Emotional Technologies 
Q&A #6: Alexandra Navratil

Alexandra Navratil, Resurrection, Video HD, 6:36 min, b&w/ sound, 2014

Alexandra Navratil, Resurrection, Video HD, 6:36 min, b&w/sound, 2014

Alexandra Navratil (1978) and I communicated by email. I know that she lives in Zurich and that she teaches at the Art Institute in Basel. I discovered her work in an image taken from one of her films, Resurrections (2014) and I asked her to send me more films. For me, her work has a kind of aquatic quality: archive images are like a liquid element that she dives into. Clara Schulmann

1. In her autobiography, Kim Gordon reproduces a text that she wrote in the 1980s about a Sonic Youth tour and her place in the band. “I like being in a weak position and making it strong,” she said. How would you describe your position as an author and as a filmmaker or as an artist making films?

AN Maybe I would like to describe my position as working from a point of uncertainty and doubt and transforming this feeling into a potentiality instead of seeing it as a lack or weakness.

2. In general, writing is a solitary experience and making films is a collective experience. Is this difference important to you?

AN When I started making videos, I used to make works where I needed a technical crew, a cameraman, actors, etc. I was very much into cinema and would go to the Cinemateca in Barcelona about twice a week and I would study particular cinematic shots and devices employed by film directors.
With time, I discovered that I did actually not enjoy working in this manner. When you work with a team and set up a shoot, there is all this preparation time and then the actual filming is reduced to one or two days. Also giving orders to people, making them do things over and over again and pushing it to the limit made me feel anxious.
I slowly changed my working process and now making my films is mostly a solitary and processual experience. I work with a lot of archival material, so it is more about getting to know the images I work with intimately, about understanding what they require from me. This is probably the part in the whole process that gives me most pleasure. In everyday life our relationship with images is an extremely fast and consumerist one and it is rewarding to look at images for a long time and to think about them very carefully. Writing follows a similar logic for me, it is about becoming intimate with words.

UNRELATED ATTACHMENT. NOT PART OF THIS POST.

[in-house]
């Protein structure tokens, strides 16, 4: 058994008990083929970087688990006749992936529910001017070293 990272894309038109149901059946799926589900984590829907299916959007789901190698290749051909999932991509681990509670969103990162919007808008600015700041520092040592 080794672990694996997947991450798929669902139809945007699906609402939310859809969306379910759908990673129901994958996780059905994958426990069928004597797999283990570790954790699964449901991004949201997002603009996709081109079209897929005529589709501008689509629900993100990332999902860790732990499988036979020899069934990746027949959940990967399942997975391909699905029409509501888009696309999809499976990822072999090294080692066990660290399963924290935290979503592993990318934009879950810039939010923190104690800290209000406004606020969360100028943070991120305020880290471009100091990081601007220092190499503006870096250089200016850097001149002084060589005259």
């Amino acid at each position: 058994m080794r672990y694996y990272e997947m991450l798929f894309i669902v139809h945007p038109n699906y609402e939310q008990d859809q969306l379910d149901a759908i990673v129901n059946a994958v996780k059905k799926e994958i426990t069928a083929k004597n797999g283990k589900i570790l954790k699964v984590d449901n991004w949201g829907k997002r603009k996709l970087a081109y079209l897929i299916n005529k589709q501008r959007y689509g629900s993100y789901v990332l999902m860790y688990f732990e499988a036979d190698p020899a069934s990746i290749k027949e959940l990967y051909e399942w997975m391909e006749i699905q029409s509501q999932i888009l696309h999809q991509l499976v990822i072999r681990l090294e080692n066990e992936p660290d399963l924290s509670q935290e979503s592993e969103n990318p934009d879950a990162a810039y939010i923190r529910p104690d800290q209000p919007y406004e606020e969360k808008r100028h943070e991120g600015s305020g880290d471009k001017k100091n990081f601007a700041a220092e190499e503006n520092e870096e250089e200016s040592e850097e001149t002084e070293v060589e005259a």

I often collaborate with a graphic designer: Sam de Groot, a composer: Natalia Dominguez Rangel and a 3D designer: Miguel Angel Garcia for the films. All three are amazing to work with, there is a strong mutual understanding and they bring an external element to my work, which escapes my control to a certain extent.

3. In an interview, the poet Lisa Robertson writes: “…as a very young reader, in the 80s, I constantly felt affronted that I could not find a point of recognition in the extreme masculinist philosophy and literature I was reading. To discover feminist thinking and writing was a recognition that gave me the will to write. That was a very relevant kind of pleasure.” Do you share her position? How did you discover feminist thinking and what difference did it make to you?

AN I had some rather good language teachers at school, who made us read Simone de Beauvoir, Marguerite Duras, Virginia Woolf, Marguerite Yourcenar. So maybe I did not have this specific moment of realization like the one Lisa Robertson describes, although of course I understood and felt early on the lack of recognition for women writers and thinkers. Now I feel that I am surrounded by the most amazing female artists, writers and thinkers who constantly inspire me.

4. This question concerns the link between your artistic activity and gymnastics. What kind of exercises do you need to do in order to write or to make a film?

AN Actually I need the opposite of exercise. I like to think about my work just after I wake up or just before falling asleep. Then my mind slips into a kind of grey zone, where thinking and emotions are intermingled and not so clearly defined and I find these moments very productive. Once I actually start taking notes or editing, I am a bit obsessive and I like to have uncluttered and tidy surroundings.

5. Can you describe the family tree showing your sources, resources and references in both fields?

AN There are many writers and filmmakers that I feel a strong mental kinship or affinity with. Sometimes someone’s work accompanies me for a very long time, sometimes just briefly or for a very specific moment in my life and sometimes someone leaves and returns. Or I rediscover her, or she has been there all along and I did not realize it.

6. Are cigarettes or other kinds of addiction part of your creative process with writing or moving images?

AN No not really, I don’t get addicted to things very fast.

7. Writing, like cinema, summons or awakens ghosts. Who or what haunts you?

AN I am haunted by the dark states of modernity: violence, exploitation, material histories, forgotten images, fragilities and fractures.

Alexandra Navratil



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